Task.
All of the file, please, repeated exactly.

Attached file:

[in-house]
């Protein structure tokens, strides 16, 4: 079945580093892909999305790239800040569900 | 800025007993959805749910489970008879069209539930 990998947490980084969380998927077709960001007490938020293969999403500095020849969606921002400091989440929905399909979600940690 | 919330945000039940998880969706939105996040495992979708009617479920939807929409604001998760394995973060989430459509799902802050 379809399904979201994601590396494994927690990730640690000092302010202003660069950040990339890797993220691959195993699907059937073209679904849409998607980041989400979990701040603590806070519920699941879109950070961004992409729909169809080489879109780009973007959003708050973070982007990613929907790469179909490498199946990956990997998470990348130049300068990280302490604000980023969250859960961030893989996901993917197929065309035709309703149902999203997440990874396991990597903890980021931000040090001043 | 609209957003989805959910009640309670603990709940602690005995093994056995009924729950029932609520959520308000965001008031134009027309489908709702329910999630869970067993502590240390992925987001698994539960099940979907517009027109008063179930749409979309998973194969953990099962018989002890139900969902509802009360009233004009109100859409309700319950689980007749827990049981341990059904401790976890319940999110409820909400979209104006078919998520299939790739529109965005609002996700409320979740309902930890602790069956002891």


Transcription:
[in-house]
């Protein structure tokens, strides 16, 4: 079945580093892909999305790239800040569900 | 800025007993959805749910489970008879069209539930 990998947490980084969380998927077709960001007490938020293969999403500095020849969606921002400091989440929905399909979600940690 | 919330945000039940998880969706939105996040495992979708009617479920939807929409604001998760394995973060989430459509799902802050 379809399904979201994601590396494994927690990730640690000092302010202003660069950040990339890797993220691959195993699907059937073209679904849409998607980041989400979990701040603590806070519920699941879109950070961004992409729909169809080489879109780009973007959003708050973070982007990613929907790469179909490498199946990956990997998470990348130049300068990280302490604000980023969250859960961030893989996901993917197929065309035709309703149902999203997440990874396991990597903890980021931000040090001043 | 609209957003989805959910009640309670603990709940602690005995093994056995009924729950029932609520959520308000965001008031134009027309489908709702329910999630869970067993502590240390992925987001698994539960099940979907517009027109008063179930749409979309998973194969953990099962018989002890139900969902509802009360009233004009109100859409309700319950689980007749827990049981341990059904401790976890319940999110409820909400979209104006078919998520299939790739529109965005609002996700409320979740309902930890602790069956002891």